Time to get a little more personal and gush about my recent solo trip! It was just two nights in a tiny home two hours away from my own home, but the impacts were deeply felt.

What drove me to go

Well I drove myself (I couldn’t resist), but know you what? I drove myself, literally, and figuratively. This spring, I found my self-confidence really lacking. Nervous more than usual. Unsure of my abilities, my decisions, my purpose even. I increased my journaling, meditation, talking with friends & family…  this all helped, but as soon as I was fully vaccinated, I felt this urge (drive, if you will) to take a solo trip.

The itch to travel was definitely wanting to be scratched, but I also felt called to take this trip on my own. To make my own decisions, to have to lean on my own abilities, to test my skills and get out of my comfort zone. I also knew it didn’t even need to be a big adventure to get out of that comfort zone. No bungee jumping or sky diving here, but just ordinary hikes and scenic drives. Like most people I’d imagine, my ‘comfort zone’ had been drastically reduced during the height of the pandemic. Staying at home, seeing very few people had become the norm. As had doing just about everything with my husband. I’m very grateful for his love and companionship and that we pulled out of the lockdown even stronger together when so many did not, but I also saw my self-reliance slipping.

The universe said “Go!” 

And if i had any doubts about the reasoning to go, the universe provided a hard push as I was planning the trip. One of the activities I had on my list was to play golf at The Course at Sewanee. It’s a 9-hole course associated with The University of The South, first developed in 1915 and was restored in 2013. Needless to say, it’s historic and also sits on a ridge of the Appalachian mountains. The views were said to be amazing!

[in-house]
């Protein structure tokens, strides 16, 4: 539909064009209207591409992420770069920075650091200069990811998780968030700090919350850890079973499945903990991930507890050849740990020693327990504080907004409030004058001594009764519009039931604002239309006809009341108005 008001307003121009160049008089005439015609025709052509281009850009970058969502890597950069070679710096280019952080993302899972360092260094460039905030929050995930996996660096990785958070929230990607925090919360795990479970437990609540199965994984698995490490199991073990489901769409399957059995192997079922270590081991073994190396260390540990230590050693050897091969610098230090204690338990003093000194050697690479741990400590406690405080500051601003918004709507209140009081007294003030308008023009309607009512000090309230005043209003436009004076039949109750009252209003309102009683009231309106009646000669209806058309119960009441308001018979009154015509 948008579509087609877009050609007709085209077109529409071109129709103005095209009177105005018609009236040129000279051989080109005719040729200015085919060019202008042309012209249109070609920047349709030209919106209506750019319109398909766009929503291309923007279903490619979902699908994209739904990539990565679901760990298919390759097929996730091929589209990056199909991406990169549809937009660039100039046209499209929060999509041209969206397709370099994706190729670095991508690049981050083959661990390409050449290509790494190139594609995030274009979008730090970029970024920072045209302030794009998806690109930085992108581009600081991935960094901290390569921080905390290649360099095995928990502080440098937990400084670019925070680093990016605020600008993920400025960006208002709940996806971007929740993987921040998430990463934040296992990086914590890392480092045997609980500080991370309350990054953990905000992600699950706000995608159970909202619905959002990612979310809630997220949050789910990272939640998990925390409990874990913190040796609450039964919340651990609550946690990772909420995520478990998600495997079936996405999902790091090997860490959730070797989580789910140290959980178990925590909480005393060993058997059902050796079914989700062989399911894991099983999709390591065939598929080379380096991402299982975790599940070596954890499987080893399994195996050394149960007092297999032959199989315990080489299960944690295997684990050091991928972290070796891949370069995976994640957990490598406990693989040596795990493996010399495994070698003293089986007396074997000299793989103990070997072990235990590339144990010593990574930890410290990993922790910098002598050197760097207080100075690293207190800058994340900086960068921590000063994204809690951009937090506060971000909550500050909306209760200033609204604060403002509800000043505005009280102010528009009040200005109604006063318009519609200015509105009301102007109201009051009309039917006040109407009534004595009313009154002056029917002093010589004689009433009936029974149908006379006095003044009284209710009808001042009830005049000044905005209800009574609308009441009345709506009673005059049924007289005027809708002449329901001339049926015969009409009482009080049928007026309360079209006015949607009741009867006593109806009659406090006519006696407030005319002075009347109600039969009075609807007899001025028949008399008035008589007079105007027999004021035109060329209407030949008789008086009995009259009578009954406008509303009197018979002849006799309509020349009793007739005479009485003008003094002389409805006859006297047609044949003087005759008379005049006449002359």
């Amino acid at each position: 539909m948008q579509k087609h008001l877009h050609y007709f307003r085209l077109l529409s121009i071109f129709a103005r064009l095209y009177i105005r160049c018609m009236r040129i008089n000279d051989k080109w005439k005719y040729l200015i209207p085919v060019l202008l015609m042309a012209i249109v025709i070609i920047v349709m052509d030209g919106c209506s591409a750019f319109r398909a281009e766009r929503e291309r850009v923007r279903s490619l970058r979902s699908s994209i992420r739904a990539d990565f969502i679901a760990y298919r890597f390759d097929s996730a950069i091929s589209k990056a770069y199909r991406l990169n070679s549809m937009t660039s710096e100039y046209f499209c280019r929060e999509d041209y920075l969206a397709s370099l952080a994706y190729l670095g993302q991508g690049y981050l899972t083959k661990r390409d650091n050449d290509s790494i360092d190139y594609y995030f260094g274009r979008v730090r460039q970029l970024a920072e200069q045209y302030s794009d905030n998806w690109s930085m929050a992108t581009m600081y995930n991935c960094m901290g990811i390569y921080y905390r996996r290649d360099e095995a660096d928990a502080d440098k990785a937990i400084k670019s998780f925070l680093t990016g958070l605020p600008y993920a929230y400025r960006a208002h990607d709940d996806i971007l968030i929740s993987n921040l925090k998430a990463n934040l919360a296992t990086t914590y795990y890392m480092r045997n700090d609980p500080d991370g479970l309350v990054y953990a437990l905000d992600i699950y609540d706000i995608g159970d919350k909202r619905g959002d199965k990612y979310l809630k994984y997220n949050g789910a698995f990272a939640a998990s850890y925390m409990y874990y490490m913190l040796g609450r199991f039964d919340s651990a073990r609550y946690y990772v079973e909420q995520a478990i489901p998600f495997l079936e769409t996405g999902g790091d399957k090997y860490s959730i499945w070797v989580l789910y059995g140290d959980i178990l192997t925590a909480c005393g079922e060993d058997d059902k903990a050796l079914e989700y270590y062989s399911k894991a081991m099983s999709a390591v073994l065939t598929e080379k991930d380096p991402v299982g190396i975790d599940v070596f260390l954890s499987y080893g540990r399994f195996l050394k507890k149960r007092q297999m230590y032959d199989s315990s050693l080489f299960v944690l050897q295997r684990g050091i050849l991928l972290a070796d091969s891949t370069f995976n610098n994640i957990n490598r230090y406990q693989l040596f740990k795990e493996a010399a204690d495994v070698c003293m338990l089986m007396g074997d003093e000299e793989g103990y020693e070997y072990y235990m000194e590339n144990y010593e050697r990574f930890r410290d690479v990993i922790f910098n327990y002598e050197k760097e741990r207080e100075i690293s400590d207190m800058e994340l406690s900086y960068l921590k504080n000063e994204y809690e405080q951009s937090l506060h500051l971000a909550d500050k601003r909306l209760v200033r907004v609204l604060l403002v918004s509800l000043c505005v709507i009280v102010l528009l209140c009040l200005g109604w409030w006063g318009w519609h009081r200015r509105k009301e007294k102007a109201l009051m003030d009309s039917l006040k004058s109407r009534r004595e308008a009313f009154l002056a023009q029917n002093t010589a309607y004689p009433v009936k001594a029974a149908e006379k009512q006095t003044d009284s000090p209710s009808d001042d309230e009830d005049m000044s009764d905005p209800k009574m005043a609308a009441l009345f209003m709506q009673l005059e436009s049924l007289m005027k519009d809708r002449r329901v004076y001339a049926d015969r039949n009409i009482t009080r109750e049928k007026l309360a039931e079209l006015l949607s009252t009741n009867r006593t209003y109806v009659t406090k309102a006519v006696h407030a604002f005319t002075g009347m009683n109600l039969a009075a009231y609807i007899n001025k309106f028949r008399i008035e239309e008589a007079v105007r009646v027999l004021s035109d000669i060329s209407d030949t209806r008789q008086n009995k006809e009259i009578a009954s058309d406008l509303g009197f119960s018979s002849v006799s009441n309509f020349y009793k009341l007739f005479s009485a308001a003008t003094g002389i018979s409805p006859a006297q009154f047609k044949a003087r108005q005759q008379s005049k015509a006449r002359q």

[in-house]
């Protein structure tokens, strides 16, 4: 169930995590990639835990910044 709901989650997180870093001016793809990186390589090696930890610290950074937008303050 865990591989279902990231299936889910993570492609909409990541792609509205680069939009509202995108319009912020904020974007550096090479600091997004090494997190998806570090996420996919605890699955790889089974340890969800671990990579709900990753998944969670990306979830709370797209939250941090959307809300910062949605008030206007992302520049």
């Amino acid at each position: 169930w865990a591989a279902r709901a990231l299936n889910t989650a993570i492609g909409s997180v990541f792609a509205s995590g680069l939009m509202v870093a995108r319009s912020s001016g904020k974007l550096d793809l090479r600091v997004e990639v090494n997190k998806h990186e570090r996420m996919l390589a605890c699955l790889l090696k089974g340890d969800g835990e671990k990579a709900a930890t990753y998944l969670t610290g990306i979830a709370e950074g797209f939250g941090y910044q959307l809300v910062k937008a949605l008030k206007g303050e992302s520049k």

So I pulled up the website to call for a tee time! But I got sucked into the hype of how hard the course is. I read reviews of tough holes and undulating fairways & greens while my heart sank and my inner critic whispered “who are you to play this course? They’ll shake their head at your lack of skills.” I didn’t call.

But then my inner coach yelled out “this is exactly why you NEED to call, why you need to go on this trip!” How ironic – I said I needed more self-confidence, then backed down from doing the very thing that would boost my self-confidence.

So I went!

Yes, I even played the course! I was so nervous, but yet so excited too! My game wasn’t at its best, but that’s OK. I conquered my inner critic and really enjoyed the experience. I crammed sooo much into the two and a half days I was in Sewanee/Monteagle/Tracy City area in Tennessee! Besides golf, there were lots of short but steep hikes to pretty waterfalls and a longer hike to a beautiful overlook where I explored some watercolor plein air techniques. And I also made time for doing nothing. In fact, I made it a point to get bored and wallow in the boredom – to resist that pull to check my phone.  Which leads to….

Lessons learned

  1. I learned I use my phone as a distraction WAY more than I thought I did. That pull to check email, to scroll, is strong and something I want to learn to curb. The scrolling is mind- and heart- and soul-numbing. I should instead wallow in and explore whatever I’m feeling at the moment I feel that pull. Am I avoiding a difficult activity? Maybe my brain would rather “be numb” than push through a creative block? Is this pull to scroll a hard check on my current activities? If you’ve read “The War of Art” by Steven Pressfield (highly recommend BTW), this is The Resistance and oh boy, am I fighting it!
  2. I learned I’m not nearly as physically strong as I’d like to be. I love my yoga practice and walks on our 16-acre property, but that definitely needs to get amped up! I had to be super cautious on the descent into the waterfall honey holes and back up again. Lots of rocks and roots on the trails. And even just the elevation changes got to me. I want to be able to play golf, hike, and stay active for as long as possible, so my activity intensity at home will (and has already) need to increase!
  3. I can and do make good decisions. From how to solo hike safely, to what roads to take, to how far to push myself, these types of decisions built up a library of positive outcomes which all led to a really nice boost in that meager self-confidence. I read recently that confidence really just comes down to trying. And that held true for me – during this trip, the more I tried new things, the more confident I felt!
  4. I like me. OK, I love me! This time to myself helped me reconnect with myself. And I was very pleased with what I saw. Definitely have lots of room for growth, but I am pretty awesome right this very day. And that room for growth? Well, that just begs for another solo trip!